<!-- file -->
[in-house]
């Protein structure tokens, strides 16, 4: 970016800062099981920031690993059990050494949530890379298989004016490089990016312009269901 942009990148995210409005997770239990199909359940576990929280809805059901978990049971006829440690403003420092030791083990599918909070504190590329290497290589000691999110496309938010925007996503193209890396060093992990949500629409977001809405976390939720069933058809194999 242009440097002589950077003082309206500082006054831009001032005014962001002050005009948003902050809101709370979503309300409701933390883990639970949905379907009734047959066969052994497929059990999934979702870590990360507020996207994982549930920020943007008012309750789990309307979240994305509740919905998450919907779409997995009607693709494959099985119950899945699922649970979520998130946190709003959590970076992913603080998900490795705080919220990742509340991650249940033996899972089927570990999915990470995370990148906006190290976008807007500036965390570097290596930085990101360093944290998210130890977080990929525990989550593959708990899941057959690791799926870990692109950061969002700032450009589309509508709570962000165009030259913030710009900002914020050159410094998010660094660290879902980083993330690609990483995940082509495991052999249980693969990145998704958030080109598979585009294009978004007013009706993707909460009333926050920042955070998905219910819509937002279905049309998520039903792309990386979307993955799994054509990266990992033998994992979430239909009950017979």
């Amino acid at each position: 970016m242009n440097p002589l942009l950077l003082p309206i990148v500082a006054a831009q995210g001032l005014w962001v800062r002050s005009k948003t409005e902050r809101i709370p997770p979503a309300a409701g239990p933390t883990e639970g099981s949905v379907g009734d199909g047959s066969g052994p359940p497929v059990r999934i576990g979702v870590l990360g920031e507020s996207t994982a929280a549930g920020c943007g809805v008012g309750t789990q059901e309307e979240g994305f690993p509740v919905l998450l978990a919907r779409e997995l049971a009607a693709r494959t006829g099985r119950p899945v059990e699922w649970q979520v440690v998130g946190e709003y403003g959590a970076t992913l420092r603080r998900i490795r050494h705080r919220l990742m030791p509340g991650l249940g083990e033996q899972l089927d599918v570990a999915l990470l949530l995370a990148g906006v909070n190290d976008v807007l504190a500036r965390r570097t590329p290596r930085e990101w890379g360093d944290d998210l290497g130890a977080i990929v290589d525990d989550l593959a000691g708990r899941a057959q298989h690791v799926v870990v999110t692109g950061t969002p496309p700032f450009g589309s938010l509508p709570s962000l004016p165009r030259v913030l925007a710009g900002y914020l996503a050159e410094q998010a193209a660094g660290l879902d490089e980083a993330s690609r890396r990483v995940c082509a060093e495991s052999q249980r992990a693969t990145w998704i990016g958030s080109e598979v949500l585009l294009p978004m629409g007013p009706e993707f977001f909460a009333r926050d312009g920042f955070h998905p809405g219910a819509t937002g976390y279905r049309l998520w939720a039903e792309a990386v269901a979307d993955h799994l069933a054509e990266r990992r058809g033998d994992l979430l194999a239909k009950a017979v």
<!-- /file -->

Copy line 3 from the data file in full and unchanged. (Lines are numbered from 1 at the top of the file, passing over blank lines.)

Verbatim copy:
């Amino acid at each position: 970016m242009n440097p002589l942009l950077l003082p309206i990148v500082a006054a831009q995210g001032l005014w962001v800062r002050s005009k948003t409005e902050r809101i709370p997770p979503a309300a409701g239990p933390t883990e639970g099981s949905v379907g009734d199909g047959s066969g052994p359940p497929v059990r999934i576990g979702v870590l990360g920031e507020s996207t994982a929280a549930g920020c943007g809805v008012g309750t789990q059901e309307e979240g994305f690993p509740v919905l998450l978990a919907r779409e997995l049971a009607a693709r494959t006829g099985r119950p899945v059990e699922w649970q979520v440690v998130g946190e709003y403003g959590a970076t992913l420092r603080r998900i490795r050494h705080r919220l990742m030791p509340g991650l249940g083990e033996q899972l089927d599918v570990a999915l990470l949530l995370a990148g906006v909070n190290d976008v807007l504190a500036r965390r570097t590329p290596r930085e990101w890379g360093d944290d998210l290497g130890a977080i990929v290589d525990d989550l593959a000691g708990r899941a057959q298989h690791v799926v870990v999110t692109g950061t969002p496309p700032f450009g589309s938010l509508p709570s962000l004016p165009r030259v913030l925007a710009g900002y914020l996503a050159e410094q998010a193209a660094g660290l879902d490089e980083a993330s690609r890396r990483v995940c082509a060093e495991s052999q249980r992990a693969t990145w998704i990016g958030s080109e598979v949500l585009l294009p978004m629409g007013p009706e993707f977001f909460a009333r926050d312009g920042f955070h998905p809405g219910a819509t937002g976390y279905r049309l998520w939720a039903e792309a990386v269901a979307d993955h799994l069933a054509e990266r990992r058809g033998d994992l979430l194999a239909k009950a017979v």